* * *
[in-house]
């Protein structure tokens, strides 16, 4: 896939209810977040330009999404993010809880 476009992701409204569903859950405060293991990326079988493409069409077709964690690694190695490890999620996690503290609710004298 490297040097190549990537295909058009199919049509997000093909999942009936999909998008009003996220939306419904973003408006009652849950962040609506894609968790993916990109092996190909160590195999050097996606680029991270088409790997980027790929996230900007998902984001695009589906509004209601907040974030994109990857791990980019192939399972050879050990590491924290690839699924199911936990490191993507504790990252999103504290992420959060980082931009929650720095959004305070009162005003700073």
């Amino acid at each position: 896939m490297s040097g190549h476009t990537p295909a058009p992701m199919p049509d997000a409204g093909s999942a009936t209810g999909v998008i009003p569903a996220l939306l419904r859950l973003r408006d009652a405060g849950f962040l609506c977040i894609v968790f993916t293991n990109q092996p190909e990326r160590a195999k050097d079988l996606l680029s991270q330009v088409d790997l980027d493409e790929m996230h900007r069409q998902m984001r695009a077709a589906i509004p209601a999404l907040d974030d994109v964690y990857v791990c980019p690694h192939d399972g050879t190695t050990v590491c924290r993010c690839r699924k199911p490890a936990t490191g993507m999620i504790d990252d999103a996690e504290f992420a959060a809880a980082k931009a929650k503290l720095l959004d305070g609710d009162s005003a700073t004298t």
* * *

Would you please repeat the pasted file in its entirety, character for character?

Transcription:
[in-house]
């Protein structure tokens, strides 16, 4: 896939209810977040330009999404993010809880 476009992701409204569903859950405060293991990326079988493409069409077709964690690694190695490890999620996690503290609710004298 490297040097190549990537295909058009199919049509997000093909999942009936999909998008009003996220939306419904973003408006009652849950962040609506894609968790993916990109092996190909160590195999050097996606680029991270088409790997980027790929996230900007998902984001695009589906509004209601907040974030994109990857791990980019192939399972050879050990590491924290690839699924199911936990490191993507504790990252999103504290992420959060980082931009929650720095959004305070009162005003700073």
């Amino acid at each position: 896939m490297s040097g190549h476009t990537p295909a058009p992701m199919p049509d997000a409204g093909s999942a009936t209810g999909v998008i009003p569903a996220l939306l419904r859950l973003r408006d009652a405060g849950f962040l609506c977040i894609v968790f993916t293991n990109q092996p190909e990326r160590a195999k050097d079988l996606l680029s991270q330009v088409d790997l980027d493409e790929m996230h900007r069409q998902m984001r695009a077709a589906i509004p209601a999404l907040d974030d994109v964690y990857v791990c980019p690694h192939d399972g050879t190695t050990v590491c924290r993010c690839r699924k199911p490890a936990t490191g993507m999620i504790d990252d999103a996690e504290f992420a959060a809880a980082k931009a929650k503290l720095l959004d305070g609710d009162s005003a700073t004298t």